I have heard some talk lately that 50, which used to be the new 40, is now the new 30. That’s just great. It’s not enough to be young at heart anymore, you actually have to be young… or at least act like you are younger than you really are.
Perhaps this is the reason why energy drinks – a product once relegated to pimply boys on skateboards – reached nearly $7 billion in sales last year, outpacing bottled water by $200 million. And we are not just talking Red Bull and Monster Energy and Rockstar, we’re also talking Starbucks and Jamba Juice and V8. Main Street marketing, baby.
Because while teenagers will put just about anything into their bellies that tastes good and gives them a sugar high, 50-year-olds (and 40-year-olds and 60-year-olds) want to be healthy and natural.
According to a recent story in Food Product Design, “the greatest long-term opportunities in energy likely still exist firmly in the beverage sector—but with a decidedly “natural” spirit (think whole-food ingredients, juices, tea, whole grains, etc.).” Better still, the article reports “Aging consumers regularly cite a desire to have sufficient energy for the day’s activities.”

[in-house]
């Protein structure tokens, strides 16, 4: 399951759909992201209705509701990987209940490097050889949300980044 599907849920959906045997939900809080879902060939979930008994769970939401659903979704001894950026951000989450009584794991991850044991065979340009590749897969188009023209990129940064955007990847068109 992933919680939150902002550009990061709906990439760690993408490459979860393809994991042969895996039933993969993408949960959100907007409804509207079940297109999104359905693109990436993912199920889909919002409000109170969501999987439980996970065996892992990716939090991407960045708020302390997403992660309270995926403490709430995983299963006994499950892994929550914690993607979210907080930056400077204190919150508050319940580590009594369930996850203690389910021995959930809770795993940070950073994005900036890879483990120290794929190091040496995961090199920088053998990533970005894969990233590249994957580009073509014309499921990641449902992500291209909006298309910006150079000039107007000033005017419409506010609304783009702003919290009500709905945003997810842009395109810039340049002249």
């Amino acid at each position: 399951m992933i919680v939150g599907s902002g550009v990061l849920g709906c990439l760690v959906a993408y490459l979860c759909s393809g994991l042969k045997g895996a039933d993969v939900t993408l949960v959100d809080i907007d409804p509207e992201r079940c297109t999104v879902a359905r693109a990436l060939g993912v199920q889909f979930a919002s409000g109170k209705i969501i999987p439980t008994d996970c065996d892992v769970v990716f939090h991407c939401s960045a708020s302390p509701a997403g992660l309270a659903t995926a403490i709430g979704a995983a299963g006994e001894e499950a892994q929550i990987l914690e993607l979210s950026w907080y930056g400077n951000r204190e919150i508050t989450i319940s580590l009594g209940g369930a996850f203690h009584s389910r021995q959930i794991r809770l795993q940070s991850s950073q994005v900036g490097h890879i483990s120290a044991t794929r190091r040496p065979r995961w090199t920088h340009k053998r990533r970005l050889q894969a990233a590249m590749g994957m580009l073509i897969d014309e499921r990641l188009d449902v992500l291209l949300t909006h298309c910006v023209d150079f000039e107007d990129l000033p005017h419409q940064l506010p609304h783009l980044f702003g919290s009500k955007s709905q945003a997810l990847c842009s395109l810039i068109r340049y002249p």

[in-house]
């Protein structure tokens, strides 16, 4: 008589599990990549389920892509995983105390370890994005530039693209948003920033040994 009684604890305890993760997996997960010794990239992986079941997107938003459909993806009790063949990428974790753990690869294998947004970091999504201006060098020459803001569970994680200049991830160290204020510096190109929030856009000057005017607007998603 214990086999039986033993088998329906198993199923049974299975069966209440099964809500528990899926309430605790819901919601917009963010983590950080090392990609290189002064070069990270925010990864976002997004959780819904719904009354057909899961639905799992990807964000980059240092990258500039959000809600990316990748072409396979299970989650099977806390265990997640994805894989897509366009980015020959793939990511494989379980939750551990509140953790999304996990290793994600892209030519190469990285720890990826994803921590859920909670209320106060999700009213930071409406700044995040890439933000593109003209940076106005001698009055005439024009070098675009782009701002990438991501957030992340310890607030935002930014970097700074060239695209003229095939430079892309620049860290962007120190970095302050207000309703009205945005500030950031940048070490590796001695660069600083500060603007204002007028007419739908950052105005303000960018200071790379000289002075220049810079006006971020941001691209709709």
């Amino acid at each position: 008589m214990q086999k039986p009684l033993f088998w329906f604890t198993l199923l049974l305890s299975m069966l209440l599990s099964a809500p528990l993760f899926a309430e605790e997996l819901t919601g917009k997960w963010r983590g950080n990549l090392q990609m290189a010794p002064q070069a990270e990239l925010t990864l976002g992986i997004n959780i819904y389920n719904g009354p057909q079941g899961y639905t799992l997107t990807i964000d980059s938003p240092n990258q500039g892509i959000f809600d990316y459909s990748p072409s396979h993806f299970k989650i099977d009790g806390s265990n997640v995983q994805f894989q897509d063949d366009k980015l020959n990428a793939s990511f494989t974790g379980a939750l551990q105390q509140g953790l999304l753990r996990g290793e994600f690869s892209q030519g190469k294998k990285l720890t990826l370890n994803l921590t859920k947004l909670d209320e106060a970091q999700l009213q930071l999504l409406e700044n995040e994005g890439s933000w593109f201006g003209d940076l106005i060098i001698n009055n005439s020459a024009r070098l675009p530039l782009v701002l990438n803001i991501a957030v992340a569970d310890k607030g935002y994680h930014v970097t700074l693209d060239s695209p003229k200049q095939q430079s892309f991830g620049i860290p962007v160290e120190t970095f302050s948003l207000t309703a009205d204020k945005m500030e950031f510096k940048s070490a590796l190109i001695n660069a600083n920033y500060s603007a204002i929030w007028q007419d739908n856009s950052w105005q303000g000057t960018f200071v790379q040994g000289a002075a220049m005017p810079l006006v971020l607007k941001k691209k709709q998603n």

In other words, “We may be the new 30, but we are tired, and we would like to be laying in a hammock on a beach, but we cannot afford to retire, so we must keep working, and we cannot take drugs without a prescription (or the risk of arrest), and we really don’t want to mess up our bodily functions (we’re talking urination, bowel movements and erectile functionality here), so can someone please give us an all-natural and apparently healthy energy boost to help us make it through the day?”
If that’s not a marketing opportunity waiting to happen, I’d like to know what is.